Book



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From: Joaquin Miller (miller@joaquin.net)
Date: Mon 09 Sep 2002 - 19:05:35 BST


>The key point about that discussion is that one must be able to look at an 
>element of the semantics domain (which will be described in some language) 
>and point to something in the real world and say "this element corresponds 
>to that thing". Let me give a small example. It is hard to point to a 
>thing in the world that corresponds to the class "Book". However, you can 
>point to things (i.e. particular books) that correspond to objects 
>(elements of the semantics domain) in a denotation of the class "Book"

Thank you Stuart.  This is the first time i have seen any motivation 
offered for excluding objects from the modeling language or excluding 
classes from the semantics domain, or splitting UML into two parts, or 
whatever it is that 2U is up to.  (My choice of words just indicates that i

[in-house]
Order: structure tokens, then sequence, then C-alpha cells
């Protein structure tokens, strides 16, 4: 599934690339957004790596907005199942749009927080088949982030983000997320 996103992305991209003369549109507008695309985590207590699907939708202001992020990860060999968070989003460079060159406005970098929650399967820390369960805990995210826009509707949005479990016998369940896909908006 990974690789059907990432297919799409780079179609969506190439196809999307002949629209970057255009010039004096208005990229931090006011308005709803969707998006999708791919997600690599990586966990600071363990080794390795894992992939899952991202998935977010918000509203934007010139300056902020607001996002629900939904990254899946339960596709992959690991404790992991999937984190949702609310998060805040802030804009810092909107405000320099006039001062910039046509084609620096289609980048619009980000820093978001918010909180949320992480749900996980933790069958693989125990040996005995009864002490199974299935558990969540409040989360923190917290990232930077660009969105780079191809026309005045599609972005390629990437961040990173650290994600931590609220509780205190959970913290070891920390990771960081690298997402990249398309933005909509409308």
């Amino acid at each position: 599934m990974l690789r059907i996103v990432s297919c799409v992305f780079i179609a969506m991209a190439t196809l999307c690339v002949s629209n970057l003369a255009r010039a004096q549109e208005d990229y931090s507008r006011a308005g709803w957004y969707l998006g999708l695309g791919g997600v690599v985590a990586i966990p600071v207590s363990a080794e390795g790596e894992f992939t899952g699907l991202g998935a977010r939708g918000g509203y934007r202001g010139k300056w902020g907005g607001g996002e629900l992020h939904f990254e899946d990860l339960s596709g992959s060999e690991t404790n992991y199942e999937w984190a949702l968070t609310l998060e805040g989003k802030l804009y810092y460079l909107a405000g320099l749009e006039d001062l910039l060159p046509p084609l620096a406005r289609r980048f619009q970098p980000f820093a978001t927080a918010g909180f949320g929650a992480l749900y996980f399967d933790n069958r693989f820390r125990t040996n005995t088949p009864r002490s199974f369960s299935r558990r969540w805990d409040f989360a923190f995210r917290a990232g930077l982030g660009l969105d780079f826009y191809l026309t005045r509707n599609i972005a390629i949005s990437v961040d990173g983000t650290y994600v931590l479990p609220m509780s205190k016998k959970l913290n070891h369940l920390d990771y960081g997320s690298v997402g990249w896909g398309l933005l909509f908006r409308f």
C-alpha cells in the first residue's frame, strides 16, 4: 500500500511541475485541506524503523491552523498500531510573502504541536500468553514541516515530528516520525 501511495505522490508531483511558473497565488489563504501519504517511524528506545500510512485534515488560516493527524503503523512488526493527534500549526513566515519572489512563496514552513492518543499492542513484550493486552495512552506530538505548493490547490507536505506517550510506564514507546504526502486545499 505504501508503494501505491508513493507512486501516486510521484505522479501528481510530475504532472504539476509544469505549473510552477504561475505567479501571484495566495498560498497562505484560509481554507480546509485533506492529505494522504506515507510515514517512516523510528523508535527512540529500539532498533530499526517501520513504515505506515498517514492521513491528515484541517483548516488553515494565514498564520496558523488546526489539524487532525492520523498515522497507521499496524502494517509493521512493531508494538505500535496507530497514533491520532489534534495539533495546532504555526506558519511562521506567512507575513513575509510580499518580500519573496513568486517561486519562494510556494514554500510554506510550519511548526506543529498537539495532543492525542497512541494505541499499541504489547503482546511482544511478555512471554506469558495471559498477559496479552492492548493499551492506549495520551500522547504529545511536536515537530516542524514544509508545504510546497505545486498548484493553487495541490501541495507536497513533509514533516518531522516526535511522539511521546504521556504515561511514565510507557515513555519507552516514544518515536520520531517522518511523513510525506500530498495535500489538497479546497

don't grok it yet.)

It is certainly true that there is nothing to point to, which is the (oh, 
oh!  here goes:) denotation of 'book.'    This is the cause of much 
trouble, and if 2U has found a way to avoid the trouble, that's great.

It is, though, pretty easy to convey to one's interlocutor what is meant by 
'book.'

(Though, like all words, there will be what some call variants or 
extensions around the central cluster.  Last week at the Berkeley art 
museum i saw a book made from two cigarette packs, with illustrations drawn 
on the white sides, opened flat, trimmed, and then folded together and hand 
sewn.  And that is pretty close, compared to the various meanings of 'book' 
in accounting, card games,  criminal prosecution, and bookmaking (the other 
meaning of 'bookmaking'); card games being the outlier here.)

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